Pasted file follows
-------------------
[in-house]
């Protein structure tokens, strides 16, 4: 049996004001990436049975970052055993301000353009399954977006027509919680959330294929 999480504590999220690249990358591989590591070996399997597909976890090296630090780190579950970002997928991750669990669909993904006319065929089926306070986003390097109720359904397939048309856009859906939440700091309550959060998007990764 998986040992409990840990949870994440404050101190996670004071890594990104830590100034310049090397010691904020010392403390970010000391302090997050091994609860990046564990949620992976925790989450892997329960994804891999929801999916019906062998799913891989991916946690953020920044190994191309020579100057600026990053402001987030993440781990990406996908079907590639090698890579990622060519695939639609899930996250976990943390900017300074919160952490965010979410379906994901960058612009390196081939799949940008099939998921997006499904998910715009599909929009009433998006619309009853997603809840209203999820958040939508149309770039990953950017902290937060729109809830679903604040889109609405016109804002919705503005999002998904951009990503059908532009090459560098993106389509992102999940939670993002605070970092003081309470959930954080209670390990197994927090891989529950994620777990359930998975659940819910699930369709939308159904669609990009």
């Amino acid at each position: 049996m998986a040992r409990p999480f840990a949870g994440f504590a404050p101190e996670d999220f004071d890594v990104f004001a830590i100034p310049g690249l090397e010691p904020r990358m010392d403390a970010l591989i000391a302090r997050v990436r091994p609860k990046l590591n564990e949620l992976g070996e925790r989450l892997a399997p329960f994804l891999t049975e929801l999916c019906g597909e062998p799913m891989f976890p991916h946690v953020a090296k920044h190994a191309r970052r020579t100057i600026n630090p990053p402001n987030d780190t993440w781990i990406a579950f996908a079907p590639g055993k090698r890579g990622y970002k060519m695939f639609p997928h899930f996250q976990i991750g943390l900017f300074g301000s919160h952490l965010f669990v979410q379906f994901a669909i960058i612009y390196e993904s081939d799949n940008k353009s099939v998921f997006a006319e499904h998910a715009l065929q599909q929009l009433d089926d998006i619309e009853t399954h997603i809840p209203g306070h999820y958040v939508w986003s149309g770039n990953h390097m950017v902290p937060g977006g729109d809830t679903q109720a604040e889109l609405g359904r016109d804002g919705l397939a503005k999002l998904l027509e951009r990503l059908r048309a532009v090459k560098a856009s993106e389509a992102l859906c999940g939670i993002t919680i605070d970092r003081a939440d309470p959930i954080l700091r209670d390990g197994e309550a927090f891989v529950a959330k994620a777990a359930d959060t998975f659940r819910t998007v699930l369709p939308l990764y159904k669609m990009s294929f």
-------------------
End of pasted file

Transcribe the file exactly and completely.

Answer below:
[in-house]
């Protein structure tokens, strides 16, 4: 049996004001990436049975970052055993301000353009399954977006027509919680959330294929 999480504590999220690249990358591989590591070996399997597909976890090296630090780190579950970002997928991750669990669909993904006319065929089926306070986003390097109720359904397939048309856009859906939440700091309550959060998007990764 998986040992409990840990949870994440404050101190996670004071890594990104830590100034310049090397010691904020010392403390970010000391302090997050091994609860990046564990949620992976925790989450892997329960994804891999929801999916019906062998799913891989991916946690953020920044190994191309020579100057600026990053402001987030993440781990990406996908079907590639090698890579990622060519695939639609899930996250976990943390900017300074919160952490965010979410379906994901960058612009390196081939799949940008099939998921997006499904998910715009599909929009009433998006619309009853997603809840209203999820958040939508149309770039990953950017902290937060729109809830679903604040889109609405016109804002919705503005999002998904951009990503059908532009090459560098993106389509992102999940939670993002605070970092003081309470959930954080209670390990197994927090891989529950994620777990359930998975659940819910699930369709939308159904669609990009």
């Amino acid at each position: 049996m998986a040992r409990p999480f840990a949870g994440f504590a404050p101190e996670d999220f004071d890594v990104f004001a830590i100034p310049g690249l090397e010691p904020r990358m010392d403390a970010l591989i000391a302090r997050v990436r091994p609860k990046l590591n564990e949620l992976g070996e925790r989450l892997a399997p329960f994804l891999t049975e929801l999916c019906g597909e062998p799913m891989f976890p991916h946690v953020a090296k920044h190994a191309r970052r020579t100057i600026n630090p990053p402001n987030d780190t993440w781990i990406a579950f996908a079907p590639g055993k090698r890579g990622y970002k060519m695939f639609p997928h899930f996250q976990i991750g943390l900017f300074g301000s919160h952490l965010f669990v979410q379906f994901a669909i960058i612009y390196e993904s081939d799949n940008k353009s099939v998921f997006a006319e499904h998910a715009l065929q599909q929009l009433d089926d998006i619309e009853t399954h997603i809840p209203g306070h999820y958040v939508w986003s149309g770039n990953h390097m950017v902290p937060g977006g729109d809830t679903q109720a604040e889109l609405g359904r016109d804002g919705l397939a503005k999002l998904l027509e951009r990503l059908r048309a532009v090459k560098a856009s993106e389509a992102l859906c999940g939670i993002t919680i605070d970092r003081a939440d309470p959930i954080l700091r209670d390990g197994e309550a927090f891989v529950a959330k994620a777990a359930d959060t998975f659940r819910t998007v699930l369709p939308l990764y159904k669609m990009s294929f």